Automated Testing Ensures Top Performance of Army Radios
To keep soldiers safe and the lines of communication open, frequent testing of radios used on the battlefield is imperative. That testing is becoming more automated and efficient with updates to the Communications Electronic Warfare Instrumentation System (CEWIS), a suite of test equipment developed by the Communications Electronic Warfare Branch of the U.S. Army Research Laboratory’s Survivability/Lethality Analysis Direct orate(ARL/SLAD).
ARL/SLAD first brought the CEWIS capability online in the mid-1990s, and has continually evolved the technology to keep up with the times, explained Jim Lurski, electrical engineer with ARL/ SLAD. “The newer test equipment is more automated and more capable.”
In CEWIS, a variety of test equipment such as spectrum analyzers, signal generators, and oscilloscopes is combined into a single system. It allows analysts to assess the robustness of a communication link. For example, two radios may be brought into the lab, where CEWIS is used to inject a jamming signal to disrupt their communications. The jamming signal starts low and is increased until the communication fails. ARL informs the customer (e.g., a program manager or the Army Evaluation Center) of results such as the radios’ ability to maintain their link up to a specific level of jamming.
To achieve precision in the testing process, CEWIS transmits several hundred messages at each level of jamming signal. With that many messages, it is important that the process be automated.
“Prior to this, we would have to handset the equipment, and the messaging software would send the messages,” said Lurski. “After that, we would have to go by hand to change up everything from the jammer side, and take the data from each run and store to the side, and go through the next run,” he explained.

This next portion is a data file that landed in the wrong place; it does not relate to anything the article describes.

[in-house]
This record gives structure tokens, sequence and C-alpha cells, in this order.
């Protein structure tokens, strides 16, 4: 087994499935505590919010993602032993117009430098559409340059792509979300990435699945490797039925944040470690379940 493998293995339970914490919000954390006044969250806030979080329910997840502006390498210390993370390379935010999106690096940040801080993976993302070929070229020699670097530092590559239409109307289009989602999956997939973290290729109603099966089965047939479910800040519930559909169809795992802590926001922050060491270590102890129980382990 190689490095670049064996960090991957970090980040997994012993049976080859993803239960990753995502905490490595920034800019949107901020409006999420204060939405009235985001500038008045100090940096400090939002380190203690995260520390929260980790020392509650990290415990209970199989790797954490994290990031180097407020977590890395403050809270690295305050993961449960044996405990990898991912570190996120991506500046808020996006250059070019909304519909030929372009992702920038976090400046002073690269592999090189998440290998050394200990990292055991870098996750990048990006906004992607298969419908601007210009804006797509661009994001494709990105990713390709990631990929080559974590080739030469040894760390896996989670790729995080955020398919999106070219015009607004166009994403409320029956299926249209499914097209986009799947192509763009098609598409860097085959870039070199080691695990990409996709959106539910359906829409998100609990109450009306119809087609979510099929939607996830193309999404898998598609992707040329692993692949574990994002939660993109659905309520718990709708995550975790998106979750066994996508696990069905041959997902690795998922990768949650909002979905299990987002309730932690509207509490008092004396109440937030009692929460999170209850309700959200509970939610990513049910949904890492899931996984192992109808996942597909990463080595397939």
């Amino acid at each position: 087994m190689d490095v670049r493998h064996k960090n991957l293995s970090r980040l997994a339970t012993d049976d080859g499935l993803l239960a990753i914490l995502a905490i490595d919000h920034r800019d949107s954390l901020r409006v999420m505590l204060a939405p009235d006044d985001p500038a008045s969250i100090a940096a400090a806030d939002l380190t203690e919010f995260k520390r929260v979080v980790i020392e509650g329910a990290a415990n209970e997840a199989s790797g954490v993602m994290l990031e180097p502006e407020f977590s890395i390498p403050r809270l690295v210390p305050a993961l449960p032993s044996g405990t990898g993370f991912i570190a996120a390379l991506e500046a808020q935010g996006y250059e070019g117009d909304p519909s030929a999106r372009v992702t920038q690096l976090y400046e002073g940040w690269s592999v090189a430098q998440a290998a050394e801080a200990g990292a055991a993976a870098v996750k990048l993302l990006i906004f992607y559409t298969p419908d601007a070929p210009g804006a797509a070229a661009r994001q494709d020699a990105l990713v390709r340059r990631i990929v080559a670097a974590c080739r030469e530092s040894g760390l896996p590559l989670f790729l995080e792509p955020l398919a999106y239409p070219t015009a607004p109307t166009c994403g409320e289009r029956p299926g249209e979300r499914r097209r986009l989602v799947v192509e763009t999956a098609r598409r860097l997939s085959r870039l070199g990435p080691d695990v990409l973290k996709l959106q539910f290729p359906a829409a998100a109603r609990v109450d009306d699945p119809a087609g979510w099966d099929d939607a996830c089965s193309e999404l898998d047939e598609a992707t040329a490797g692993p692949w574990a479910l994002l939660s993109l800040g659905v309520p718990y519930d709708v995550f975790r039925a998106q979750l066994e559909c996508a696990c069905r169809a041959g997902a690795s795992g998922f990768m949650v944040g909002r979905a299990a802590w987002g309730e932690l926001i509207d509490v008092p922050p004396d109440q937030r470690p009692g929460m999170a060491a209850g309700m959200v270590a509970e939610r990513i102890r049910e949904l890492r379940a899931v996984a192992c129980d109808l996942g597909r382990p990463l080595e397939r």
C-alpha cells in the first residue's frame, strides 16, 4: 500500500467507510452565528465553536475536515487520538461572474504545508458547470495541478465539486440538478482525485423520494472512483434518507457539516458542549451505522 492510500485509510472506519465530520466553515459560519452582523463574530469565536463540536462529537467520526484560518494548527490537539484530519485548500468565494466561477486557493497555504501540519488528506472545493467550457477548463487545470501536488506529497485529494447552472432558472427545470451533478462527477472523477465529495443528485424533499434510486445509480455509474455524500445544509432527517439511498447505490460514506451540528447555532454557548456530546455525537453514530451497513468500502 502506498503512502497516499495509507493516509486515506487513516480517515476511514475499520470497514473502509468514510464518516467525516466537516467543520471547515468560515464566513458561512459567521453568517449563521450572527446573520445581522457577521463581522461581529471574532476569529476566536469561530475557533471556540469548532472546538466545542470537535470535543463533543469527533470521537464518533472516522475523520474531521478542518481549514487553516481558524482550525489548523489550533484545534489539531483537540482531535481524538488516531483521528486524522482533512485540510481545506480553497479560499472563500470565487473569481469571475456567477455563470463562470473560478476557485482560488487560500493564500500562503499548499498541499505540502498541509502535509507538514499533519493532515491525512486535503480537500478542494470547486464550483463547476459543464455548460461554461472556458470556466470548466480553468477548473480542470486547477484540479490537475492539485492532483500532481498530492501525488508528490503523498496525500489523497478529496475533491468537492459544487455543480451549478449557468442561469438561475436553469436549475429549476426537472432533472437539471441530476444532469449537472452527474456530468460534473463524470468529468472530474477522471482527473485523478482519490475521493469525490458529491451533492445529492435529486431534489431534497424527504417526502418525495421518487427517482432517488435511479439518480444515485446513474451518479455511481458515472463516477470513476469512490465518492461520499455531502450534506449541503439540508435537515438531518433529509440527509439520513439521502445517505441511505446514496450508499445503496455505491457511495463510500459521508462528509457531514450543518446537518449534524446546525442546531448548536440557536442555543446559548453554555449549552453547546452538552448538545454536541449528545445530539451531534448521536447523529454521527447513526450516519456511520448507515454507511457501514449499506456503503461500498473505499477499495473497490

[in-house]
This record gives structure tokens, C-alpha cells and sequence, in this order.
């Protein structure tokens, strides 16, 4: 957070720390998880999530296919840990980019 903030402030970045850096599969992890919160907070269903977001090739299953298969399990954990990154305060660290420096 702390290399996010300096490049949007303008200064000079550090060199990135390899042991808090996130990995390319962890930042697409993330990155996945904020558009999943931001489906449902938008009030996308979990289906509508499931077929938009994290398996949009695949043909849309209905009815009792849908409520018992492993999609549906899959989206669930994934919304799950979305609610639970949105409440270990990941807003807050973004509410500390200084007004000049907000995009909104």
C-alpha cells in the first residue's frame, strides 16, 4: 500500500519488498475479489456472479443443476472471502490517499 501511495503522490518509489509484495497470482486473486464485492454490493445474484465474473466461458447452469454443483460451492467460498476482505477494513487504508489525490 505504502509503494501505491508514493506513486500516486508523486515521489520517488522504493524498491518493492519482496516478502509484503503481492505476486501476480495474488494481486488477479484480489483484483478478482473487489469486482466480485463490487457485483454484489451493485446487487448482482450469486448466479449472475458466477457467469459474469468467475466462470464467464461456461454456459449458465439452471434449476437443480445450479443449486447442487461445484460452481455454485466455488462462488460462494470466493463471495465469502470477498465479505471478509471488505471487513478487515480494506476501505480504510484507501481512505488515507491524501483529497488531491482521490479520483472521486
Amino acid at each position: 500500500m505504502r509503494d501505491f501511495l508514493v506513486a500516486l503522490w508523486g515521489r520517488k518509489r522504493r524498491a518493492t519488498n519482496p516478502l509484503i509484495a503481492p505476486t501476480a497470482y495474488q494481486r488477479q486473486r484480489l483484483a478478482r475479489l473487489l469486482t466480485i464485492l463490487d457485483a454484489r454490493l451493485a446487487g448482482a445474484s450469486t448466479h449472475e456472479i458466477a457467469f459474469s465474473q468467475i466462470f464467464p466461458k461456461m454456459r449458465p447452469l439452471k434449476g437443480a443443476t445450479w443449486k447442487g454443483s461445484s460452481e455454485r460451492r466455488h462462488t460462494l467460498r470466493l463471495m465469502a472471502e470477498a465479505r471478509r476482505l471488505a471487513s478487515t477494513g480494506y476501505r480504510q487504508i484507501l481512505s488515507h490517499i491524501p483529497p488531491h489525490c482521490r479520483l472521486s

CEWIS is now the main control point for such tests. All of its jamming capabilities are controlled through a workstation, so the characteristics of the signal can be changed easily to accommodate a changing threat.
“The nice thing about CEWIS is that it provides a controlled, repeatable environment,” said Lurski. “We can do a test now and compare it to test results from years ago.”
Lurski noted that the waveforms used in CEWIS have to evolve to keep pace with the evolution of threat systems. To know which threats must be tested, ARL reviews documentation from intelligence organizations and also applies their own technical expertise to foresee how adversaries’ capabilities could evolve.
ARL/SLAD has recently used CEWIS to test both vehicle-mounted and manpack radios. They have performed electronic-warfare testing for the Joint Tactical Radio Systems (JTRS) Rifleman Radio, JTRS Ground Mobile Radio, the Single Channel Ground Air Radio System (SINCGARS), and the Enhanced Position Location Reporting System (EPLRS).
Involved with JTRS since its early development, ARL has tested it and provided feedback so problems can be fixed in follow-on development.
Another system for which CEWIS has been invaluable is Nett Warrior, which provides situational awareness and mission command for dismounted soldiers on the battlefield. ARL pre-tested the Nett Warrior system for the most recent Network Integration Evaluation (NIE) in November 2012, providing useful data for the test planners. NIE is a series of twice-annual, soldier-led events designed to evaluate the effectiveness of multiple networked devices in a tactical, operational test environment. The NIEs, of which the most recent involved 3,800 soldiers, help assess the network, systems, and soldiers while they operate in the presence of a validated, persistent cyber threat.
In the months prior to the most recent NIE, SLAD analysts procured radios for lab tests. Now that NIE has concluded, they will use the data gathered to analyze radios with regard to survivability; the results will be used to inform decision-makers, so that the proper equipment can be produced to aid soldiers on the battlefield.
Because this approach allowed the Army to track down and eliminate problems encountered in earlier NIEs, it’s now being generalized.
As Lurski explained, “The plan is to pre-test before each NIE the systems that will be undergoing testing, to ensure that the threat planned for the NIE makes sense.”
With a resource as valuable as CEWIS, ARL/SLAD’s experts in communications electronic warfare are not only improving the performance of Army radios, but also enhancing the effectiveness and rigor of the testing that ensures those radios are the world’s most capable.
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